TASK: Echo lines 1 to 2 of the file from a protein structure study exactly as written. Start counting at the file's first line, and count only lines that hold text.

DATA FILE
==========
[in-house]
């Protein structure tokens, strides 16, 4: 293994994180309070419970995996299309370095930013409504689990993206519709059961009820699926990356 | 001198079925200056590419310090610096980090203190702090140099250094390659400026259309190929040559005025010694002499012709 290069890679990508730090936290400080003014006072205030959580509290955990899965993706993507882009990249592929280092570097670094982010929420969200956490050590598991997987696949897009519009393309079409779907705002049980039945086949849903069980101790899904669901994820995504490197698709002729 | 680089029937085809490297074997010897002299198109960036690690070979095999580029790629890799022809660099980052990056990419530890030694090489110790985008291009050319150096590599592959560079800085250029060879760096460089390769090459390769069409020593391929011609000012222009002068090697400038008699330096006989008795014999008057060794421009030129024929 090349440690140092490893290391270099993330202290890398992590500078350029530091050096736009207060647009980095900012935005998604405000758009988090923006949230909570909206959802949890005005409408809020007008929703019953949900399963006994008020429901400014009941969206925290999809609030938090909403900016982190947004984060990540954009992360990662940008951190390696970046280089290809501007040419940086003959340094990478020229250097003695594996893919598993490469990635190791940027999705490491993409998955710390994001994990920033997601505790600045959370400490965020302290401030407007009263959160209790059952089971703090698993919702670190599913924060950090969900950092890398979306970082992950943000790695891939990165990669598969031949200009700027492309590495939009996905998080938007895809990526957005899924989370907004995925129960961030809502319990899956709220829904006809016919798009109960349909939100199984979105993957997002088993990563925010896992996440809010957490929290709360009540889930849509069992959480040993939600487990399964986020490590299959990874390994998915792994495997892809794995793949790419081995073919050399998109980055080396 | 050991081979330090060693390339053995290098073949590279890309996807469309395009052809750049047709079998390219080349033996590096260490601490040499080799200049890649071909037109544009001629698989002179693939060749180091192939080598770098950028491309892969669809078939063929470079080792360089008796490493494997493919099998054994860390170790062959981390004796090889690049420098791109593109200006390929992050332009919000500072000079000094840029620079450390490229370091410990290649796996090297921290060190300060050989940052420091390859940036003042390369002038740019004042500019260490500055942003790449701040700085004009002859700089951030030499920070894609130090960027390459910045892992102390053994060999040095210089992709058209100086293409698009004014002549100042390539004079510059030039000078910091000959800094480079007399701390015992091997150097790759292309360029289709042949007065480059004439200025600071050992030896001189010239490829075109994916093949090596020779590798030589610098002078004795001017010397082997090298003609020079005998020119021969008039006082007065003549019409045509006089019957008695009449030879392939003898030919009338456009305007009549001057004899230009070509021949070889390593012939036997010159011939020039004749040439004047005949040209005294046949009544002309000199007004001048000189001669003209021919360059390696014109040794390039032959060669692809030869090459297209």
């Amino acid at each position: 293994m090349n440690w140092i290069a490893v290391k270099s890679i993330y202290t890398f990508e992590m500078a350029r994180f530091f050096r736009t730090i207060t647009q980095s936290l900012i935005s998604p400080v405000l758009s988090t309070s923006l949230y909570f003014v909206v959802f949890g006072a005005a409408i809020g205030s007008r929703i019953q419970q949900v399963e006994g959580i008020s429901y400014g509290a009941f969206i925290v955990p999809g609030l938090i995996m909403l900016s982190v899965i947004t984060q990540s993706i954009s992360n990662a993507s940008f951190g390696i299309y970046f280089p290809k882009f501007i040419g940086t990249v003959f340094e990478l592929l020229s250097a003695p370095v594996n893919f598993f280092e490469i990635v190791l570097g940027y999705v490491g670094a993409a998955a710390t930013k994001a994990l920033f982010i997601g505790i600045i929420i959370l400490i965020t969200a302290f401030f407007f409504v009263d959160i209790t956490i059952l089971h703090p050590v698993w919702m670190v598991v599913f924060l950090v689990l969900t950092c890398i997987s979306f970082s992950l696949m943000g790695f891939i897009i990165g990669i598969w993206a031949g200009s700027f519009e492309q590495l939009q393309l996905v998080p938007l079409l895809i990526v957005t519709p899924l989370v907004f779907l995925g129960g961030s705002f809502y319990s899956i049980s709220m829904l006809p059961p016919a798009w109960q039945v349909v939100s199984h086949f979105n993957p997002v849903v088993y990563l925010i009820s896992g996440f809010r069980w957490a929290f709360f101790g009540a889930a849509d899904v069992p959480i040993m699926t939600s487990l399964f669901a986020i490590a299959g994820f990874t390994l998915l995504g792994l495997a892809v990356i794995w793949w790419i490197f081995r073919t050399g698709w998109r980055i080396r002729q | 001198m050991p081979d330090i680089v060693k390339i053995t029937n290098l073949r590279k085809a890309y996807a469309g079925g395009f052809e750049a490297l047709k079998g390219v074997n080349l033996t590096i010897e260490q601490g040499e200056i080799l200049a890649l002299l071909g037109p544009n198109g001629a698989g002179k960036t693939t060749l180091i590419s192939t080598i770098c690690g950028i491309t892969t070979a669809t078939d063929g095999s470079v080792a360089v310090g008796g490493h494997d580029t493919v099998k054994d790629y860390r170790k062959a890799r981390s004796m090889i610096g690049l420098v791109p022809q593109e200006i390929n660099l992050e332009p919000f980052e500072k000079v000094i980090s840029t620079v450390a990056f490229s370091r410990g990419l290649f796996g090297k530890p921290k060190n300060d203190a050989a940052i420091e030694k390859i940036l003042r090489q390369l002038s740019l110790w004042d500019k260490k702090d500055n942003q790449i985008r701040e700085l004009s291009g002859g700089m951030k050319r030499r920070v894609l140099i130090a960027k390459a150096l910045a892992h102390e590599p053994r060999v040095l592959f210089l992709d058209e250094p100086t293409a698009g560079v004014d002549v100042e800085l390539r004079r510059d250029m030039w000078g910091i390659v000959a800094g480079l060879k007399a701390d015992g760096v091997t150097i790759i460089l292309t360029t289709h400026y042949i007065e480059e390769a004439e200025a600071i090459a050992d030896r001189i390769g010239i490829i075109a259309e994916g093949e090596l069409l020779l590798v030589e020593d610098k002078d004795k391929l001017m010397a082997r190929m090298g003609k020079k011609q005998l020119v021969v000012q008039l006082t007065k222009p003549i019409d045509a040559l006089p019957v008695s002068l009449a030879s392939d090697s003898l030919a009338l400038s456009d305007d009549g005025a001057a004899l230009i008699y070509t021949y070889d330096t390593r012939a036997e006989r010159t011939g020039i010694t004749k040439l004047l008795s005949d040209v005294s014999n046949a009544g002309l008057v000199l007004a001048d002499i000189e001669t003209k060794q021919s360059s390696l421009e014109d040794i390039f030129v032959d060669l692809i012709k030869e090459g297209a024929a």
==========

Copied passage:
[in-house]
């Protein structure tokens, strides 16, 4: 293994994180309070419970995996299309370095930013409504689990993206519709059961009820699926990356 | 001198079925200056590419310090610096980090203190702090140099250094390659400026259309190929040559005025010694002499012709 290069890679990508730090936290400080003014006072205030959580509290955990899965993706993507882009990249592929280092570097670094982010929420969200956490050590598991997987696949897009519009393309079409779907705002049980039945086949849903069980101790899904669901994820995504490197698709002729 | 680089029937085809490297074997010897002299198109960036690690070979095999580029790629890799022809660099980052990056990419530890030694090489110790985008291009050319150096590599592959560079800085250029060879760096460089390769090459390769069409020593391929011609000012222009002068090697400038008699330096006989008795014999008057060794421009030129024929 090349440690140092490893290391270099993330202290890398992590500078350029530091050096736009207060647009980095900012935005998604405000758009988090923006949230909570909206959802949890005005409408809020007008929703019953949900399963006994008020429901400014009941969206925290999809609030938090909403900016982190947004984060990540954009992360990662940008951190390696970046280089290809501007040419940086003959340094990478020229250097003695594996893919598993490469990635190791940027999705490491993409998955710390994001994990920033997601505790600045959370400490965020302290401030407007009263959160209790059952089971703090698993919702670190599913924060950090969900950092890398979306970082992950943000790695891939990165990669598969031949200009700027492309590495939009996905998080938007895809990526957005899924989370907004995925129960961030809502319990899956709220829904006809016919798009109960349909939100199984979105993957997002088993990563925010896992996440809010957490929290709360009540889930849509069992959480040993939600487990399964986020490590299959990874390994998915792994495997892809794995793949790419081995073919050399998109980055080396 | 050991081979330090060693390339053995290098073949590279890309996807469309395009052809750049047709079998390219080349033996590096260490601490040499080799200049890649071909037109544009001629698989002179693939060749180091192939080598770098950028491309892969669809078939063929470079080792360089008796490493494997493919099998054994860390170790062959981390004796090889690049420098791109593109200006390929992050332009919000500072000079000094840029620079450390490229370091410990290649796996090297921290060190300060050989940052420091390859940036003042390369002038740019004042500019260490500055942003790449701040700085004009002859700089951030030499920070894609130090960027390459910045892992102390053994060999040095210089992709058209100086293409698009004014002549100042390539004079510059030039000078910091000959800094480079007399701390015992091997150097790759292309360029289709042949007065480059004439200025600071050992030896001189010239490829075109994916093949090596020779590798030589610098002078004795001017010397082997090298003609020079005998020119021969008039006082007065003549019409045509006089019957008695009449030879392939003898030919009338456009305007009549001057004899230009070509021949070889390593012939036997010159011939020039004749040439004047005949040209005294046949009544002309000199007004001048000189001669003209021919360059390696014109040794390039032959060669692809030869090459297209």